creative entrepreneur balance passion and profit

How does a creative entrepreneur balance passion and profit?

Conventional business holds that putting emphasis on creativity and passion, mission and purpose is so many businesses fail. It suggests that those who think they can make a living doing what they love need to get real. Moderate the passion, press down on the commercial profit.

On the other side of that polarizing argument are those CEs who are suspicious of money and see their art or activism or vocation as separate from (for which read: higher than) mere money.

I don’t believe it’s either/or. It’s both.

I was of the art-for-art’s-sake mind mode, for a long time, myself. Not now. I’ve grown into the sort of balance that makes earning your living from creative work a joy. It took time and longer than it should have because of my unexamined assumptions.

Creative Entrepreneur Balance Passion and Profit: A Poet’s Opinion

For me, there was a formative moment, when I read certain lines by WB Yeats in a poem called “To A Wealthy Man”.

Or to give it its full title, “To A Wealthy Man who Promised a Second Subscription to the Dublin Municipal Gallery if it were Proved the People wanted Pictures.” Yeats admonishes the man for the very notion. No thanks for what he’s given already, all blame for not giving again. Or for giving such a poor excuse.

You gave but will not give again
Until enough of Paudeen’s pence
By Biddy’s halfpennies have lain
To be “some sort of evidence”,
Before you’ll put your guineas down…

Paudeen and Biddy, were of course, the Roman Catholic Irish known as “The People” by Yeats’s Anglo-Irish people.

Let Paudeens play at pitch and toss…” he says to the wealthy man in the last stanza. He can take a higher role, be a bigger person.

“Look up in the sun’s eye and give/
What the exultant heart calls good…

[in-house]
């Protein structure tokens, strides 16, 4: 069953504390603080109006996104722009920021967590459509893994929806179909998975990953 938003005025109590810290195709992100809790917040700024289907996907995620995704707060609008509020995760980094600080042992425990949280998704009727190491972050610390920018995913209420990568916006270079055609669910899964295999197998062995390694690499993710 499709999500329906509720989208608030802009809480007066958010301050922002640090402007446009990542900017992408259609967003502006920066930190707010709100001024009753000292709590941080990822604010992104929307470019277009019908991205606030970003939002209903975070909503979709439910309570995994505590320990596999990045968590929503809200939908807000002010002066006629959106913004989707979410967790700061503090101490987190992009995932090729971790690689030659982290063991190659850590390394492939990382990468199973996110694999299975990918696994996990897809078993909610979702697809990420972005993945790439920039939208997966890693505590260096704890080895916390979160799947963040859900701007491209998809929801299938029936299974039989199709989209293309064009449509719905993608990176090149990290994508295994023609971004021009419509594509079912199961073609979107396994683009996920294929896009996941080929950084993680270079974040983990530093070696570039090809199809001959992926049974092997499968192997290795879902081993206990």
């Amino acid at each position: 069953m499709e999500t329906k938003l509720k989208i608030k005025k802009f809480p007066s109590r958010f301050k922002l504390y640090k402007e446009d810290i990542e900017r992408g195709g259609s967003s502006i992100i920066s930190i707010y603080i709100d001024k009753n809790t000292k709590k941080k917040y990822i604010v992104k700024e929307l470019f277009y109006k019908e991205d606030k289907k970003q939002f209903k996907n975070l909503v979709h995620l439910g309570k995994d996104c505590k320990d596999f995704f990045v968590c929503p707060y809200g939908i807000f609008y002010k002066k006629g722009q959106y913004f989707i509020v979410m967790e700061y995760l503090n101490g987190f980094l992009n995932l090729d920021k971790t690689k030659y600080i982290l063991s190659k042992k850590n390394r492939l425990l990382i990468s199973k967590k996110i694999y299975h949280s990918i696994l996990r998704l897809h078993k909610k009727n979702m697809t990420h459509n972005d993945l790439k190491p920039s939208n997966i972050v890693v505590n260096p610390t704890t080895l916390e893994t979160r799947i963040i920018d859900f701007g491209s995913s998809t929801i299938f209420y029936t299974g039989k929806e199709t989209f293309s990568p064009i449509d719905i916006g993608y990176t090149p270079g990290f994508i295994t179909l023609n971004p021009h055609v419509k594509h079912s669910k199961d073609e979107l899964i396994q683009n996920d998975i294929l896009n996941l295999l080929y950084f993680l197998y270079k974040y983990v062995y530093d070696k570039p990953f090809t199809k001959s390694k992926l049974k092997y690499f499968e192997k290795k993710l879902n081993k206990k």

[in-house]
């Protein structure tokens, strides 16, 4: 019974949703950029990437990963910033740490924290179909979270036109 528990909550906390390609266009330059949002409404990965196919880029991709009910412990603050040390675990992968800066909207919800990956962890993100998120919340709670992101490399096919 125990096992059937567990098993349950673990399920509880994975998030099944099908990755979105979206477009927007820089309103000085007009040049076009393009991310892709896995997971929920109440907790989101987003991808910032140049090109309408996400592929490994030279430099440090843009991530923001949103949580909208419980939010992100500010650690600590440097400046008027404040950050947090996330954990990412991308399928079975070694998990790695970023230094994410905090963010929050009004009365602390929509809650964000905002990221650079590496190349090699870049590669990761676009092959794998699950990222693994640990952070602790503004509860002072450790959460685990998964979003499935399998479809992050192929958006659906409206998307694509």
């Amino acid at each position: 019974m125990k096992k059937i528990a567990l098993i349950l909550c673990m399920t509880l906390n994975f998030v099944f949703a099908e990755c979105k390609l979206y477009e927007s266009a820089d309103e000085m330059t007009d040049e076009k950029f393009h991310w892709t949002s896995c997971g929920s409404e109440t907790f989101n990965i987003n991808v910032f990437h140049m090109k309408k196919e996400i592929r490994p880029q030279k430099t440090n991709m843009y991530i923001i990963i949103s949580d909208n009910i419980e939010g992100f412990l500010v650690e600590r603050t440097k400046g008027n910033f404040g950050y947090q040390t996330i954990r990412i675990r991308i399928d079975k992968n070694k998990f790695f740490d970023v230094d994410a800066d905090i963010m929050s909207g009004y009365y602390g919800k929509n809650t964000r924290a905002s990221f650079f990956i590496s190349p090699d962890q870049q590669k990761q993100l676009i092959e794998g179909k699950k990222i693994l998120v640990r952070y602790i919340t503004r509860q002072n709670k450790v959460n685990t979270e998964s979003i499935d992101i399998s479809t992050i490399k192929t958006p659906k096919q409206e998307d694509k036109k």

Heady stuff. I didn’t want to be a Paudeen, or even worse—even lower in status—a Biddy. I wanted to have an exultant, giving heart. I wanted to live life beyond halfpennies and pence.

I was sold.

Later I learned it wasn’t that simple for me, or for the poet. Yeats did indeed devote himself to his art, to the degree that as a young man he had to choose between food or shoe repairs, and wasn’t able to move out of home.

But he was also an assiduous Maximizer, constantly promoting his own work in a thousand ways, and forever conscious of the halfpennies and pennies himself.

He would record expenditure and debts meticulously in his notebook and always trying to pay back what he owed. And when RM Smiley, Editor of the Irish Times, rang to tell him he had won the Nobel prize for Literature, he is reported to have replied: “How much, Smiley? How much?”

More significantly, though, his disdain for money laid a foundation for a deep streak of anti-Semitism, which emerged publicly in the 1930s.

Now that I am less impressionable (and perfectly happy being a Biddy!), I know business is not inherently fumbling or greasy. There is no conflict between earning good money and making good art, unless we create one.

The urge to make money must be kept in its place, yes, but that place is not a place of denial and disdain but in fine balance with the urge to make meaning.

This is what the successful CE does, consciously or by instinct. Dedicate their working life to their passion and purpose while also using money as their measure of progress and success.

Balances the two.

TRY THIS: Measure Creative Passion AND Commercial Profit
Use these two metrics of passion and profit to test any idea, tool, technique or prospect in your business.

  • On a scale of 1 to 10, how much will it satisfy your creative passion ?
  • On a scale of 1 to 10, how much will it generate commercial profit?

Unless a project, a process, a pitch, a publication, a partner scores highly on both measures, don’t put it on your intentions list.